If we don’t learn, we wither. New trends, new tools and technologies, new techniques. Even just new skills for the job. Continuous education is a key to longevity in the world of technical communication.
As a freelancer, though, getting educated can be a bit of a problem. While many full-time employees have access to at least some job-specific training paid for by their employers, freelancers must shoulder the costs themselves. And training isn’t always cheap.
So, how do freelancers stay current and stay sharp? Here are a few suggestions.
You can’t get any more old school than taking a course. Whether at a community college, a university school of continuing studies, or with outfits like the O’Reilly School of Technology and Learning Tree, there are a variety of opportunities out there to pick up new knowledge and skills. And they can be done in courses lasting a few days or a few weeks.
The biggest impediment to taking course like that is that cost, which ranges from a few hundred to a few thousand dollars. There are free options available (and I’ll talk about those in a moment), but a number of people out there prefer and learn better in an environment in which an instructor leads the group.
Conferences are a great place to learn about new trends in technical communication, as well as how our fellow tech comms are using newer or older technologies to get the job done. And conferences are a good place to network.
The drawback, though, is that attending a conference is expensive. If it’s not in your neck of the woods, you need to pay the conference fee, for transportation, and accommodation. That all really adds up.
Of course, if you can get invited to a conference as a speaker you can (depending on the conference) get a free pass. This isn’t true of all conferences; some only offer a discount . Some conferences, like the DocTrain series, offer speakers a free conference pass to give to co-workers or colleagues. If you know someone who is speaking maybe you can cage a pass …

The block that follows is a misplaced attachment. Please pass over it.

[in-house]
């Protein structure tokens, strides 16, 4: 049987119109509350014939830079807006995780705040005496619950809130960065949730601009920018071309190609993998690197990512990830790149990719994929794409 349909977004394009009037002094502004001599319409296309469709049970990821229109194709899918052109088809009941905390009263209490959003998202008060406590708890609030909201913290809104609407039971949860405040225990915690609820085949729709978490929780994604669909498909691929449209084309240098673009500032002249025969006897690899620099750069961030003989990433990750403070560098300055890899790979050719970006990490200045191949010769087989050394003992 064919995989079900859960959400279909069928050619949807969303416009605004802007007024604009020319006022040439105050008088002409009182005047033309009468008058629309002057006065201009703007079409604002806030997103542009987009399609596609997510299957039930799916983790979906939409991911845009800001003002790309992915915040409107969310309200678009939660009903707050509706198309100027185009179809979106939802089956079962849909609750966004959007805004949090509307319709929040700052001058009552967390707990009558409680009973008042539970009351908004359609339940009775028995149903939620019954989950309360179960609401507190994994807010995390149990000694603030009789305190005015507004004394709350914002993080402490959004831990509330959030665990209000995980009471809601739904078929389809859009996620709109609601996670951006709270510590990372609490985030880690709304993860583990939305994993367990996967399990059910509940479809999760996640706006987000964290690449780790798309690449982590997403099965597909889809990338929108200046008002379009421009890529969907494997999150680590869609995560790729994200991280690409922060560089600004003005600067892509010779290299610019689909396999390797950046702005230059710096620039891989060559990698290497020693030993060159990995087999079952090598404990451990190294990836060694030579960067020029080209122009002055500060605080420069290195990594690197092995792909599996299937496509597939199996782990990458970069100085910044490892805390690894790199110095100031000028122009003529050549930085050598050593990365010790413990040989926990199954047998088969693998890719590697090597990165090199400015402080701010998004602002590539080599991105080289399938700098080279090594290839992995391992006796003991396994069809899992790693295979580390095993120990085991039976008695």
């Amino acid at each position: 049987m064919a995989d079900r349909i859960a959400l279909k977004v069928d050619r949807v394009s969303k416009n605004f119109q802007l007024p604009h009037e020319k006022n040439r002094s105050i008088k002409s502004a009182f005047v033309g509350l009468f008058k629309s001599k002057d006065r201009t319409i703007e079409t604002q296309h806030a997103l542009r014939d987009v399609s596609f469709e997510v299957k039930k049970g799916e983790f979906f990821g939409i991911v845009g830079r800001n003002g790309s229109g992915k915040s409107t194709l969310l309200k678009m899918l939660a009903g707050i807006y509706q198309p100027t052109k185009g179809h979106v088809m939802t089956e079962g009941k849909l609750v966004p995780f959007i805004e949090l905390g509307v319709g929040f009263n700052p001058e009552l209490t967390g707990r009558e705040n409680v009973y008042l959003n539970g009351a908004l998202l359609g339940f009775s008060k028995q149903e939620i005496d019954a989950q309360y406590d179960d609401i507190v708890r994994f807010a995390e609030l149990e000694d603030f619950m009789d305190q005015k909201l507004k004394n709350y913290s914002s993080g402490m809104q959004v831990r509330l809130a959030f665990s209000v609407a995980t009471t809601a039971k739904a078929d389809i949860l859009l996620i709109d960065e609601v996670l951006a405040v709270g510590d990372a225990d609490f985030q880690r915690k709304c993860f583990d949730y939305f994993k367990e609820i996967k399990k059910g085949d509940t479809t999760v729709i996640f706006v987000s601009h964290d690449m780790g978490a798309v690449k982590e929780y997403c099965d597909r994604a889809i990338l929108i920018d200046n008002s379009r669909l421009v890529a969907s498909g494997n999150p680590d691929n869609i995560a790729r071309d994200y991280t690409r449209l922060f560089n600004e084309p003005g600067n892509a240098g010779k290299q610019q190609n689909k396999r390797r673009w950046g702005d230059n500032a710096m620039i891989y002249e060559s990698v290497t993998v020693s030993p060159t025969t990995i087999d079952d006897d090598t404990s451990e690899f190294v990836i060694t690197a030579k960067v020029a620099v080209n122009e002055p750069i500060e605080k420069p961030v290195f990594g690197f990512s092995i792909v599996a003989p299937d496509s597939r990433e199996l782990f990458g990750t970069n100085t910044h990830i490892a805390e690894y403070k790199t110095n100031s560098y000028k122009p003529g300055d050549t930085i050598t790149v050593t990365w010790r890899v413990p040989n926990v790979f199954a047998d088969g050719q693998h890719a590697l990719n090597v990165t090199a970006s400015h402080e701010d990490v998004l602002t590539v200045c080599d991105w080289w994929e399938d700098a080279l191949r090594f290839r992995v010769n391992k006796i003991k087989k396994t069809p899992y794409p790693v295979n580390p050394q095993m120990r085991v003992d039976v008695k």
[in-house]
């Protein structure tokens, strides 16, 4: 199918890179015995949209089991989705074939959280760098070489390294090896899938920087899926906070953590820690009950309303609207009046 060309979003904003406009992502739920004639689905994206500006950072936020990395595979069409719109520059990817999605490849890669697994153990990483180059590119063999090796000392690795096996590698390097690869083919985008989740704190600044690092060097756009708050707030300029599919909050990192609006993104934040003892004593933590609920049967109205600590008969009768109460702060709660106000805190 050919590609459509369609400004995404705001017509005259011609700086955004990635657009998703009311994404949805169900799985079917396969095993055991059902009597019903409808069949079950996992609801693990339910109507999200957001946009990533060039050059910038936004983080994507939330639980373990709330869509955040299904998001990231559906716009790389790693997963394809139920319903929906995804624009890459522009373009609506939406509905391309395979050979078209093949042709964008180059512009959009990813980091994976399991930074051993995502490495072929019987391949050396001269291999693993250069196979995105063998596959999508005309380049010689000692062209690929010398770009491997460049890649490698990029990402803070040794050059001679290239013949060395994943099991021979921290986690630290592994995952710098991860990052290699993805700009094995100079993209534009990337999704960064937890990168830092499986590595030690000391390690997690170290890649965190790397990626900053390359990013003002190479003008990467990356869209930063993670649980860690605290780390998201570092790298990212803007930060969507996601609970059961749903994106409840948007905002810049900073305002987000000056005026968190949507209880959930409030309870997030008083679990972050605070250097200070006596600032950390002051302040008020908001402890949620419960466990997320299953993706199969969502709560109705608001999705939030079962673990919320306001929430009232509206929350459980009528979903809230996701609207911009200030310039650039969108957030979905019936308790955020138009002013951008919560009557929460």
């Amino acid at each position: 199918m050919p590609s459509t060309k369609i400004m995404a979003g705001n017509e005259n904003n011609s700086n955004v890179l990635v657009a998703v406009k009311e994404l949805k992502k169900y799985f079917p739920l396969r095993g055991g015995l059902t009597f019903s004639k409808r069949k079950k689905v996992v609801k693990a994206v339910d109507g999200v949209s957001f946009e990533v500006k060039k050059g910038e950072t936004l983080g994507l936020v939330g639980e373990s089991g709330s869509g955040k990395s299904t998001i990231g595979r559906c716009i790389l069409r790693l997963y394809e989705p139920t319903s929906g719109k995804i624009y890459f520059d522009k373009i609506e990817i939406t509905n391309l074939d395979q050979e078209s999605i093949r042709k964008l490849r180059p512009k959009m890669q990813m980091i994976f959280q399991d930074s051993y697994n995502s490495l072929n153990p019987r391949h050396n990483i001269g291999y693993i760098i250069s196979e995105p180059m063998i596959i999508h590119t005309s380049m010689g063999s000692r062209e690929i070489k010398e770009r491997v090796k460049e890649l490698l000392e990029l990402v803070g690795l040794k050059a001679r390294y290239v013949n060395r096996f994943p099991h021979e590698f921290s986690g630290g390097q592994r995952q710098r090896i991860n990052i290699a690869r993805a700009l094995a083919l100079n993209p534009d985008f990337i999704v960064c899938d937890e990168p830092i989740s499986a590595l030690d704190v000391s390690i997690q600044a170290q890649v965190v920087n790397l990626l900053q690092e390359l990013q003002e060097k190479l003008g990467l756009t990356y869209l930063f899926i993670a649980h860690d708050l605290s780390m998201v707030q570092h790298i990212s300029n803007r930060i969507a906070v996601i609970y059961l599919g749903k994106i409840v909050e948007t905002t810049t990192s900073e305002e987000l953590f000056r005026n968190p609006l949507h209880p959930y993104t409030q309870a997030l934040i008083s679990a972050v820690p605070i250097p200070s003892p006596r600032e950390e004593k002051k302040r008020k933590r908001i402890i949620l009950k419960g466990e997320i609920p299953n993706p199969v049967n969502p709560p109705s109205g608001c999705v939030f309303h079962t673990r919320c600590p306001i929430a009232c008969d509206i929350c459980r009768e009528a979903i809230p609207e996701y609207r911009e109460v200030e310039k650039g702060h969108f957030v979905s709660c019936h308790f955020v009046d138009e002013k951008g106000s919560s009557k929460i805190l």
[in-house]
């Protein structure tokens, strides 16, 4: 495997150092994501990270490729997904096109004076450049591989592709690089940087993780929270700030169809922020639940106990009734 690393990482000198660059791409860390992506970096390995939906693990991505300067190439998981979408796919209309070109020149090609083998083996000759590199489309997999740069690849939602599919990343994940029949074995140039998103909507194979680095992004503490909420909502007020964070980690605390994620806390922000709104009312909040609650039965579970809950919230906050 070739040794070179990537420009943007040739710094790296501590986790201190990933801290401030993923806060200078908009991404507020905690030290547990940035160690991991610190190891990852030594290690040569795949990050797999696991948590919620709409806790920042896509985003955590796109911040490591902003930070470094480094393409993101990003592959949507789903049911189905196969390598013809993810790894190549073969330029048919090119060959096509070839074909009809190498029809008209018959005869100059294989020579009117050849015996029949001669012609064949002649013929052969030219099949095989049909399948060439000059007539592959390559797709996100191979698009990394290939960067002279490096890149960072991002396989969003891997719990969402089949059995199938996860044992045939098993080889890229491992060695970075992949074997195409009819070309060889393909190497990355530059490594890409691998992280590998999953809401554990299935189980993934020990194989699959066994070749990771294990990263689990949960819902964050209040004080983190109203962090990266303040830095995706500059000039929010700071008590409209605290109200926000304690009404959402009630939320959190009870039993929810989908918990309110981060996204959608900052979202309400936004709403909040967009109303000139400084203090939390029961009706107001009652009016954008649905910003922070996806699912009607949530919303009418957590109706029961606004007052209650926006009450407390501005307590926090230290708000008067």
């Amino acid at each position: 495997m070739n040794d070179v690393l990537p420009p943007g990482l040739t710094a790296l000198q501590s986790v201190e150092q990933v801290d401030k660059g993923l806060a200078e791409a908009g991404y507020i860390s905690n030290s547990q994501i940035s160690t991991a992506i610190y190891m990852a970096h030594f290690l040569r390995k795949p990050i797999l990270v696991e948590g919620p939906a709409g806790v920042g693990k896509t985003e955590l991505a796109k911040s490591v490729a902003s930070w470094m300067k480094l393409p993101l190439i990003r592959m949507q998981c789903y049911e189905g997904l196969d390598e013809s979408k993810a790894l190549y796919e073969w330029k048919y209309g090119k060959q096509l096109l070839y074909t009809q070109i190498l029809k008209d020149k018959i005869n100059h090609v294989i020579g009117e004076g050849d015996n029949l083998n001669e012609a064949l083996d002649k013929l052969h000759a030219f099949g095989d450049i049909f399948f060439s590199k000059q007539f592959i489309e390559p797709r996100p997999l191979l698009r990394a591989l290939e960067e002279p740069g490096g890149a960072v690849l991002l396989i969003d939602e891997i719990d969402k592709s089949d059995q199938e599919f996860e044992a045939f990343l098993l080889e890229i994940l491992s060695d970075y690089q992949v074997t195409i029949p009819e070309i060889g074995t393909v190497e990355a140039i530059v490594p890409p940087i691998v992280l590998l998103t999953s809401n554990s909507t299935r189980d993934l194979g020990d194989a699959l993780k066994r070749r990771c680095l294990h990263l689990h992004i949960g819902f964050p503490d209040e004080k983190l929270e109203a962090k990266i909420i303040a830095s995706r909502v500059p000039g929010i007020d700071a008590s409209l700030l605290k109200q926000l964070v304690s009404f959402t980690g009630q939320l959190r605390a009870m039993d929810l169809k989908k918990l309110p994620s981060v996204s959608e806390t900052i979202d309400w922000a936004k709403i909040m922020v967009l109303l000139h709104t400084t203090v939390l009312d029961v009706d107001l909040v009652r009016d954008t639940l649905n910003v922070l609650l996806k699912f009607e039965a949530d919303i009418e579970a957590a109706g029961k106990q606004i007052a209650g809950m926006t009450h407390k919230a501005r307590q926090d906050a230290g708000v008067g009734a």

Try the STC
While I’m not the biggest booster of the STC, I have to admit that many chapters really make a strong push to provide educational opportunities for their members. The Toronto chapter, for example, has regular education days. They’re reasonably priced, and there are some interesting courses and seminars.
If you’re a member of the STC (or even if you’re not), it might be worthwhile to check out the Web site of your local chapter. You never know what you might learn.
The Web can be a great place to learn. For the most part, you probably won’t find many (if any) courses related to technical writing. Then again, there’s more to technical communication than just writing. There are a number of other skills and bits of knowledge involved, too. Like basic UNIX, scripting, HTML, CSS, XML and XSLT, graphics, and more.
There are a number of sites out there that offer free course or content on a variety of subject that are relevant to the job. Check out W3Schools, Wikibooks and Wikiversity, and OpenLearn You might even be able to find something worth studying at the MIT Open Courseware site.
I used to love Barnes & Noble University (the online learning venture from the large American bookseller). In fact, I learned the basics of Perl and shell scripting from BNU. But, sadly, it’s no more. You can, however, discover more distance learning (for free and for pay) options here
While there aren’t (as far as I know) any ongoing courses specifically for the technical communicator, a number of companies offer some solid, free webinars. MadCap Software, for example, has been holding some excellent webinars lately. And there are more to come. Other companies — like Adobe, Atlassian, and JustSystems — also regularly offer webinars that are tailored for the technical communicator.
Digging into dead trees
Nothing quite beats the book for truly self-paced learning. You just have to go to the computer book section of a large bricks-and-mortar store, or check out an online bookseller, to see that there is a lot of IT-related information out there. All you have to do is choose what you want to learn about and get a book. I’ve always been partial to various books from O’Reilly, the Visual QuickStart series from PeachPit Press, and some of the Teach Yourself books from SAMS.
Books are great, but they can be expensive. You can probably use them as a business expense, though. But don’t discount your library. While many of the technical books they have may be out of date, some offer free access to O’Reilly Media’s Safari Books Online. You can read more about that here.
Continuous learning and expanding your skills takes a lot of effort and discipline. It doesn’t have to cost money, but it will take up some of your time. In the end, though, the more you know the more you can learn.
As a freelance technical communicator, how do you keep up with trends/technologies and expand your skills? Feel free to leave a comment.